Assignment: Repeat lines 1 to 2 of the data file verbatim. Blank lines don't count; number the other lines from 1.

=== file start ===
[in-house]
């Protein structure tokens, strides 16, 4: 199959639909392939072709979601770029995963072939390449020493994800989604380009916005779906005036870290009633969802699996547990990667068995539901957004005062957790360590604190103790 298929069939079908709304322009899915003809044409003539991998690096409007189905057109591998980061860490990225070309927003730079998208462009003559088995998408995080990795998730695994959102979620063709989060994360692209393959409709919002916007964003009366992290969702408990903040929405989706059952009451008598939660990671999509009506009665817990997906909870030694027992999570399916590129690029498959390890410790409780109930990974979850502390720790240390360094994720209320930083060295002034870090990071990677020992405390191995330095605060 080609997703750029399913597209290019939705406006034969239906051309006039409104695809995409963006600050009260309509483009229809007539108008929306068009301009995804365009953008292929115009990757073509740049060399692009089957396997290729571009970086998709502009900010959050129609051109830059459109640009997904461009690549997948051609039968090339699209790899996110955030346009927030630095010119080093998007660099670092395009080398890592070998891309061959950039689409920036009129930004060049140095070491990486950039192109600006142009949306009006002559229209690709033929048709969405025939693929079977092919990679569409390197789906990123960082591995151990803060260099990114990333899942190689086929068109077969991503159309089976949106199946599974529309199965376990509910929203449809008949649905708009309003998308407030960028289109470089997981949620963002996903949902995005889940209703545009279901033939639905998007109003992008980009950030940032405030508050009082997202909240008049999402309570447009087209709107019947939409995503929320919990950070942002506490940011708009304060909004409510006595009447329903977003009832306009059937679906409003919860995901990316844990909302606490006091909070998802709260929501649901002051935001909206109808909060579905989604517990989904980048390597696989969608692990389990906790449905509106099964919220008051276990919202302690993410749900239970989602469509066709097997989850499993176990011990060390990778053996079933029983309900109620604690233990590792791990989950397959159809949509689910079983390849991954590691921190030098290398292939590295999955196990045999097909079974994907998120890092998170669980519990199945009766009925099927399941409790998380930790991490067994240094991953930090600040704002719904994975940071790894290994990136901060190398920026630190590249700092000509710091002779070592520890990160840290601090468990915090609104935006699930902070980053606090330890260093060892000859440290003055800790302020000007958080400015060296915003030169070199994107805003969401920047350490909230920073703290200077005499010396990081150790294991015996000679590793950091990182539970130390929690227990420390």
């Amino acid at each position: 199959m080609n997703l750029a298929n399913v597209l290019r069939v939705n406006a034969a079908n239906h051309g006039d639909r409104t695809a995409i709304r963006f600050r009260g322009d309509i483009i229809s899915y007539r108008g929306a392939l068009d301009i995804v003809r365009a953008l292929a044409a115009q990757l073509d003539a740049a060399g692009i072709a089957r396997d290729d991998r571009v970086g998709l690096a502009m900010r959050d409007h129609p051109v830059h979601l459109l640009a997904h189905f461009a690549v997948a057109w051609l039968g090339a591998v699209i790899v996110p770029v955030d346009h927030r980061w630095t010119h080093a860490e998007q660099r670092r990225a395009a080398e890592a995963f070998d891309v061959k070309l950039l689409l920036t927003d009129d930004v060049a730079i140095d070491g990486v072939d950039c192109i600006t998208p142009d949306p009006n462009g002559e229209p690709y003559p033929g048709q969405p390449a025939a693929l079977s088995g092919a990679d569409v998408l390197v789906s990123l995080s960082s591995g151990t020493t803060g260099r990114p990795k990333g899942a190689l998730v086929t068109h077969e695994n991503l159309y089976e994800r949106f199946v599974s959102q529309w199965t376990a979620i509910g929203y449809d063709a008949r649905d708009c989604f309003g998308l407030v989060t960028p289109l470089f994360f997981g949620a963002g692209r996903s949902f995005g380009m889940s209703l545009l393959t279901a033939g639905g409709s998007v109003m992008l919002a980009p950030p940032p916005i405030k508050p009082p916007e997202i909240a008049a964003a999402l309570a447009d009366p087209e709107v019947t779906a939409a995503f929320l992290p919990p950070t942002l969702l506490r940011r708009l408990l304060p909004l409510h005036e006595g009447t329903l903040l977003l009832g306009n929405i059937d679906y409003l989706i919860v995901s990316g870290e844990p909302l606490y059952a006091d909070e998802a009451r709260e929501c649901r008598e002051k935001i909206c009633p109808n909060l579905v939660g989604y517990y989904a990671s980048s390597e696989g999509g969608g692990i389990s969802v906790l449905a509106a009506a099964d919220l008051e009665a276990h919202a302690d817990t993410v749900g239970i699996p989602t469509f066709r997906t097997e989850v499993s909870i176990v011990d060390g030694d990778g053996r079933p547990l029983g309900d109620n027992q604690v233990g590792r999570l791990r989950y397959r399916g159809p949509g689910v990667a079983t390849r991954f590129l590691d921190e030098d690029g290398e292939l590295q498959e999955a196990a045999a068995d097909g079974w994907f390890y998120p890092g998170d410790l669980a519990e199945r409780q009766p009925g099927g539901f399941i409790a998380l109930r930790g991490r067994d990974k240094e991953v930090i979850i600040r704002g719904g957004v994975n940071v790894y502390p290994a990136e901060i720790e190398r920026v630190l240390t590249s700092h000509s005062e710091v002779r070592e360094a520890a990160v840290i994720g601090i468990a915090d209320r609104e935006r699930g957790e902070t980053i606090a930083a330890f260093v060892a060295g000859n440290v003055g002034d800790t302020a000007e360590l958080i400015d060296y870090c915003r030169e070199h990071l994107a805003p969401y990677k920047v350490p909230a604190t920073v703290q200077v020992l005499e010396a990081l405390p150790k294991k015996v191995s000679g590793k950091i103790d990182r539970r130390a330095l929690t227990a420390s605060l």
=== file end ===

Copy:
[in-house]
């Protein structure tokens, strides 16, 4: 199959639909392939072709979601770029995963072939390449020493994800989604380009916005779906005036870290009633969802699996547990990667068995539901957004005062957790360590604190103790 298929069939079908709304322009899915003809044409003539991998690096409007189905057109591998980061860490990225070309927003730079998208462009003559088995998408995080990795998730695994959102979620063709989060994360692209393959409709919002916007964003009366992290969702408990903040929405989706059952009451008598939660990671999509009506009665817990997906909870030694027992999570399916590129690029498959390890410790409780109930990974979850502390720790240390360094994720209320930083060295002034870090990071990677020992405390191995330095605060 080609997703750029399913597209290019939705406006034969239906051309006039409104695809995409963006600050009260309509483009229809007539108008929306068009301009995804365009953008292929115009990757073509740049060399692009089957396997290729571009970086998709502009900010959050129609051109830059459109640009997904461009690549997948051609039968090339699209790899996110955030346009927030630095010119080093998007660099670092395009080398890592070998891309061959950039689409920036009129930004060049140095070491990486950039192109600006142009949306009006002559229209690709033929048709969405025939693929079977092919990679569409390197789906990123960082591995151990803060260099990114990333899942190689086929068109077969991503159309089976949106199946599974529309199965376990509910929203449809008949649905708009309003998308407030960028289109470089997981949620963002996903949902995005889940209703545009279901033939639905998007109003992008980009950030940032405030508050009082997202909240008049999402309570447009087209709107019947939409995503929320919990950070942002506490940011708009304060909004409510006595009447329903977003009832306009059937679906409003919860995901990316844990909302606490006091909070998802709260929501649901002051935001909206109808909060579905989604517990989904980048390597696989969608692990389990906790449905509106099964919220008051276990919202302690993410749900239970989602469509066709097997989850499993176990011990060390990778053996079933029983309900109620604690233990590792791990989950397959159809949509689910079983390849991954590691921190030098290398292939590295999955196990045999097909079974994907998120890092998170669980519990199945009766009925099927399941409790998380930790991490067994240094991953930090600040704002719904994975940071790894290994990136901060190398920026630190590249700092000509710091002779070592520890990160840290601090468990915090609104935006699930902070980053606090330890260093060892000859440290003055800790302020000007958080400015060296915003030169070199994107805003969401920047350490909230920073703290200077005499010396990081150790294991015996000679590793950091990182539970130390929690227990420390």